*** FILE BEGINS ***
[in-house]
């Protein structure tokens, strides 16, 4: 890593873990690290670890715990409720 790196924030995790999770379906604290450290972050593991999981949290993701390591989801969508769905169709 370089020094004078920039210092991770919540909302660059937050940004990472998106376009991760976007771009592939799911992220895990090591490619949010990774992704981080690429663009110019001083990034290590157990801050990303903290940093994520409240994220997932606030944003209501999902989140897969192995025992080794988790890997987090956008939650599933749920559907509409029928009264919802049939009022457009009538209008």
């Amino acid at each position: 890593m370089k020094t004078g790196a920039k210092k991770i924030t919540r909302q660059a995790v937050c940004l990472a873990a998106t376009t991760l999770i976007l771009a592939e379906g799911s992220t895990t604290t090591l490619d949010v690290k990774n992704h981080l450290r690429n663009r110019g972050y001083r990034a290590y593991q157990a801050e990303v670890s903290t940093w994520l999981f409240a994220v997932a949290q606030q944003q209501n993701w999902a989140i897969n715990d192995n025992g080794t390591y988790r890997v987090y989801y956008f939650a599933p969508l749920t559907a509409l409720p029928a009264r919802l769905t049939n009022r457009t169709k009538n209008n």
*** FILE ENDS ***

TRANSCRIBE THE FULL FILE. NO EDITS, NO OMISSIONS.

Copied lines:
[in-house]
């Protein structure tokens, strides 16, 4: 890593873990690290670890715990409720 790196924030995790999770379906604290450290972050593991999981949290993701390591989801969508769905169709 370089020094004078920039210092991770919540909302660059937050940004990472998106376009991760976007771009592939799911992220895990090591490619949010990774992704981080690429663009110019001083990034290590157990801050990303903290940093994520409240994220997932606030944003209501999902989140897969192995025992080794988790890997987090956008939650599933749920559907509409029928009264919802049939009022457009009538209008």
């Amino acid at each position: 890593m370089k020094t004078g790196a920039k210092k991770i924030t919540r909302q660059a995790v937050c940004l990472a873990a998106t376009t991760l999770i976007l771009a592939e379906g799911s992220t895990t604290t090591l490619d949010v690290k990774n992704h981080l450290r690429n663009r110019g972050y001083r990034a290590y593991q157990a801050e990303v670890s903290t940093w994520l999981f409240a994220v997932a949290q606030q944003q209501n993701w999902a989140i897969n715990d192995n025992g080794t390591y988790r890997v987090y989801y956008f939650a599933p969508l749920t559907a509409l409720p029928a009264r919802l769905t049939n009022r457009t169709k009538n209008n």